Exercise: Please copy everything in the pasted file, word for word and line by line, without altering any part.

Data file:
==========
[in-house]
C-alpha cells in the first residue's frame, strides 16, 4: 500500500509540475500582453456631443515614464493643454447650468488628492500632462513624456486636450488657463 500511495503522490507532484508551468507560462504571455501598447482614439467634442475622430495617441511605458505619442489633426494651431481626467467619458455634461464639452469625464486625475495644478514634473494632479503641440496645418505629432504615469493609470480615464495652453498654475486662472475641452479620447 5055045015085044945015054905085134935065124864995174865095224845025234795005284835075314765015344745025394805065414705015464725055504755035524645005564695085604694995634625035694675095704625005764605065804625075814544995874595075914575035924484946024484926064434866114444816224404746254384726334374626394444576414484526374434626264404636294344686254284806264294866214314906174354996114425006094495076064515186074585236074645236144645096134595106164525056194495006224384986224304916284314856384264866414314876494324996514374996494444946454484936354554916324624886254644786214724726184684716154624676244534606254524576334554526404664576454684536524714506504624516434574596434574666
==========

[in-house]
C-alpha cells in the first residue's frame, strides 16, 4: 500500500509540475500582453456631443515614464493643454447650468488628492500632462513624456486636450488657463 500511495503522490507532484508551468507560462504571455501598447482614439467634442475622430495617441511605458505619442489633426494651431481626467467619458455634461464639452469625464486625475495644478514634473494632479503641440496645418505629432504615469493609470480615464495652453498654475486662472475641452479620447 5055045015085044945015054905085134935065124864995174865095224845025234795005284835075314765015344745025394805065414705015464725055504755035524645005564695085604694995634625035694675095704625005764605065804625075814544995874595075914575035924484946024484926064434866114444816224404746254384726334374626394444576414484526374434626264404636294344686254284806264294866214314906174354996114425006094495076064515186074585236074645236144645096134595106164525056194495006224384986224304916284314856384264866414314876494324996514374996494444946454484936354554916324624886254644786214724726184684716154624676244534606254524576334554526404664576454684536524714506504624516434574596434574666